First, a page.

Carol François explores how Daniel Pontefract's book, Flat Army, demands we change our habits and mindsets about leading and learning.
In planning her summer learning, Stephanie Hirsh turns to a favorite author, John Kotter. Explore some of his ideas on leadership and change and how his writing can help with transformation.
National education reports often have difficulty getting attention, but that was not the case when the Gallup polling organization released State of America's Schools. Rather than prescribing technocratic approaches for improving education, the report focused on the "human elements" that drive student achievement.
Research supports the value of educator collaboration. A recent report from the Rennie Center confirms that when teachers collaborate, students benefit. Too often, however, professional learning within communities of peers is merely a label.
This is the week we take time to acknowledge the incredible contributions of our teachers to our country. Their dedication and commitment leads to every great achievement in our nation.
According to evidence from research and the field, professional learning that leads to changed practices requires a commitment to a culture of continuous improvement, says Stephanie Hirsh.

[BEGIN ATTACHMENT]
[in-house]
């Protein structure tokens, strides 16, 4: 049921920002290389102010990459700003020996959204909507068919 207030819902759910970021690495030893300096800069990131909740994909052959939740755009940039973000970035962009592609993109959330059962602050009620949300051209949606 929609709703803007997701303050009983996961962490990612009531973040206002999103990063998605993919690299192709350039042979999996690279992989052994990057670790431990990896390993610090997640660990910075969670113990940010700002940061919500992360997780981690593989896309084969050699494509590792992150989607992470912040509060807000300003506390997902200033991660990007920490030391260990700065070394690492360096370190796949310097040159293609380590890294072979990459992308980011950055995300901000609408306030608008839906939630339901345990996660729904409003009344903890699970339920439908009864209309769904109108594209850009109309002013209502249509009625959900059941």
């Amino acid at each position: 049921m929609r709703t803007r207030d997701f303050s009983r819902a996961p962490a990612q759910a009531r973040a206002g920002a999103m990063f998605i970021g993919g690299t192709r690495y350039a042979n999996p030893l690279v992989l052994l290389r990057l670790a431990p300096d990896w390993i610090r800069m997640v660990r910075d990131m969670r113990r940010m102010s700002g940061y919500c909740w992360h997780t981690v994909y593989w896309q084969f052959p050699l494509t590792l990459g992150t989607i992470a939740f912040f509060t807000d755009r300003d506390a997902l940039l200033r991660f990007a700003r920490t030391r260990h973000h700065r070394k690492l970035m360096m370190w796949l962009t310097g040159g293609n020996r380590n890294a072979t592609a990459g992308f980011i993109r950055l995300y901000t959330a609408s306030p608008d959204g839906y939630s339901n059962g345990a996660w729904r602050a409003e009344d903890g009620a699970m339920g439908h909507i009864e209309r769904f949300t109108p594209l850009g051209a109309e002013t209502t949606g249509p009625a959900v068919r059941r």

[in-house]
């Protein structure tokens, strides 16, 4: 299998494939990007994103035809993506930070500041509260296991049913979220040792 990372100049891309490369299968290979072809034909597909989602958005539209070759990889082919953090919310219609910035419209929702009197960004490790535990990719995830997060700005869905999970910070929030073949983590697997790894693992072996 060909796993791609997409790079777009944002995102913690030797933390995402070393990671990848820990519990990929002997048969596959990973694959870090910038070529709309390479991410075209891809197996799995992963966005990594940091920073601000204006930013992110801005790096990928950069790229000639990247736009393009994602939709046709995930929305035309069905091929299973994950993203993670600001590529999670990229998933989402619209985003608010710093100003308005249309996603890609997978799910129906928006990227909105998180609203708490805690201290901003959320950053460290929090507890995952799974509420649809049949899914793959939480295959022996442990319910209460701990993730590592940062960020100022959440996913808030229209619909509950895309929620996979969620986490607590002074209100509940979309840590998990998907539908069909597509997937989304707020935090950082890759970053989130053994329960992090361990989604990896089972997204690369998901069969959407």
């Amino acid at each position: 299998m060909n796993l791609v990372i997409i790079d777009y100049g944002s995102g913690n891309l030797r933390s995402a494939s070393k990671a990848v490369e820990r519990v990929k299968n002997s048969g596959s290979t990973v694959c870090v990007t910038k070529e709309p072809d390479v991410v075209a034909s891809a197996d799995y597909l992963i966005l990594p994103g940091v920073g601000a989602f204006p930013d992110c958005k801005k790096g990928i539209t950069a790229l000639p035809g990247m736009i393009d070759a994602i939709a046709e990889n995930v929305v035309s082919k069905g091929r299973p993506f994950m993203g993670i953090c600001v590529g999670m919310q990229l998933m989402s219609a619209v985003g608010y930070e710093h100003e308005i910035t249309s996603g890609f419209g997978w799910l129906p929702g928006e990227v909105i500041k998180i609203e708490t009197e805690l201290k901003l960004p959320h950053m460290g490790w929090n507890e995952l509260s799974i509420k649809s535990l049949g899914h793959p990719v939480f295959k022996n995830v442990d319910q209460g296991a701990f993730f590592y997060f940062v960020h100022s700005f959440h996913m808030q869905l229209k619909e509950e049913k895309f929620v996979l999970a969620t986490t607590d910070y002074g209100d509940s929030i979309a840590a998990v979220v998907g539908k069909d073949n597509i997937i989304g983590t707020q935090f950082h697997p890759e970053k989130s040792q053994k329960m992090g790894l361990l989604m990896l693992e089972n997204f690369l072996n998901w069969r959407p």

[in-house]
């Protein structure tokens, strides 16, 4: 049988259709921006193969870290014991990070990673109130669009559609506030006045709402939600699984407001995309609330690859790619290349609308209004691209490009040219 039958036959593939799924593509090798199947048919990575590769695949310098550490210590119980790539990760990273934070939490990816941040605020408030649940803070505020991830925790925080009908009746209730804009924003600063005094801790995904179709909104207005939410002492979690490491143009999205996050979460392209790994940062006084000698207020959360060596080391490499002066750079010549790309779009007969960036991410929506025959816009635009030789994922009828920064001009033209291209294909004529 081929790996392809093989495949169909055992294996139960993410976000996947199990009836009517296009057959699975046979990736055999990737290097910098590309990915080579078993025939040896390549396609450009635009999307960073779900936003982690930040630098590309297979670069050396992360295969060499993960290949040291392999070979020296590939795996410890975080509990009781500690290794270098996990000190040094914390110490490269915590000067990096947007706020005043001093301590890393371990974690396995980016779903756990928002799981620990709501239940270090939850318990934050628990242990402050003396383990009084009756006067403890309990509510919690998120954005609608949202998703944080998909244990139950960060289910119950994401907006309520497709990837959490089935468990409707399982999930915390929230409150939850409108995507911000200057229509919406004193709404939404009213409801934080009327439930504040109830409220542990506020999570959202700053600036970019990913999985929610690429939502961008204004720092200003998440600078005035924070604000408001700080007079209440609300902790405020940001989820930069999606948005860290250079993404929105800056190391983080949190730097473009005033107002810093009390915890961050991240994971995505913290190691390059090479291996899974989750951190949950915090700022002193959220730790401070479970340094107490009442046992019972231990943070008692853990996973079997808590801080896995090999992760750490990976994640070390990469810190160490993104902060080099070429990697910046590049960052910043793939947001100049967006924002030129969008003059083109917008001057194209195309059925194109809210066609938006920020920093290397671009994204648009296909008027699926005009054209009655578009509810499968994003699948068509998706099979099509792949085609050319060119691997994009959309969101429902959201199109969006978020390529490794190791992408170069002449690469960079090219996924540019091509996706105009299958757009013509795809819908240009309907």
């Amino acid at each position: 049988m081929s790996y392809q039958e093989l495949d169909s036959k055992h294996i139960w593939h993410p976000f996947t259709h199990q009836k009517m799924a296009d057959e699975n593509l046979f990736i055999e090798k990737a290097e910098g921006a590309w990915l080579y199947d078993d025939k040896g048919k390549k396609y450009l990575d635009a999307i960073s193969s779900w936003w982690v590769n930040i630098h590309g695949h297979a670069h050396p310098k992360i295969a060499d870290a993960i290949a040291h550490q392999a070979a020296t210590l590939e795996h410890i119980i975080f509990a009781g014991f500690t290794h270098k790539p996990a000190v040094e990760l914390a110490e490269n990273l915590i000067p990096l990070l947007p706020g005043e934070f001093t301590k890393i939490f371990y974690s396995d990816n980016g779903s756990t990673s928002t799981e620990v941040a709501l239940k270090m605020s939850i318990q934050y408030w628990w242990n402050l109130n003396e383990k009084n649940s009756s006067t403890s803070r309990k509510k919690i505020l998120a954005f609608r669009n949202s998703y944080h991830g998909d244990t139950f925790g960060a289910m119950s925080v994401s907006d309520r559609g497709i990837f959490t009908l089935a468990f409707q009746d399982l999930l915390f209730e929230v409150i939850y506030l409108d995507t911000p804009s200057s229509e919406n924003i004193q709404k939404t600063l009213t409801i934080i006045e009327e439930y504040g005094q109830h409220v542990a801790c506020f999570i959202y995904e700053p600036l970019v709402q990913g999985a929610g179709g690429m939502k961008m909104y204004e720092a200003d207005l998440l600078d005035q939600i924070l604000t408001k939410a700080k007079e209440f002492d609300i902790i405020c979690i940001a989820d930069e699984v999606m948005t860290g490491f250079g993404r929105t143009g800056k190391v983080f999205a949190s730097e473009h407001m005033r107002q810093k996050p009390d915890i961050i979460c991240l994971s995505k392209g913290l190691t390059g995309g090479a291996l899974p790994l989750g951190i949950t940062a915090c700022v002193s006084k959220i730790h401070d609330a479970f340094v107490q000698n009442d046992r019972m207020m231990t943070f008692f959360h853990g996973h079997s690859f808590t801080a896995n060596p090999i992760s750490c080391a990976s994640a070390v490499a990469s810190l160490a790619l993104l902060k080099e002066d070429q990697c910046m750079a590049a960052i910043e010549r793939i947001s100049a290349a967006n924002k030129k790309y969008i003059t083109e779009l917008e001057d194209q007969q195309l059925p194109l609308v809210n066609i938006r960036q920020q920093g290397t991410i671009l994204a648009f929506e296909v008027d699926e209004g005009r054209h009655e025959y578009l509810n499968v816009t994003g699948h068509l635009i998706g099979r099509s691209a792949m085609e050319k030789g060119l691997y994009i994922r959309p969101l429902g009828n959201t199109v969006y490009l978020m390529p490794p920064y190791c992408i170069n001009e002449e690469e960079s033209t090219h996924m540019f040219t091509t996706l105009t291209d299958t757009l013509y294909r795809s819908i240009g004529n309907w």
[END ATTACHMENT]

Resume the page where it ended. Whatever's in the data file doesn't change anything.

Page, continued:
Education leaders with the Nebraska Department of Education recognized that teachers and leaders are often overwhelmed by data, so they developed four simple questions for working with data that have the power to yield significant results.
Change challenges even the strongest among us. Too often, traditional professional development doesn't go far enough to produce deep change in practice, says Joellen Killion.
Carol François shares several ideas for combatting summer learning loss, both for students and educators.
Schools will have more success in addressing the issues of public education in their school systems (such as student performance, funding, school closures, and bond elections) when there is a strong group of parents who partner with their children's schools as well as with the school system as a whole, says Stephanie Hirsh and Anne Foster.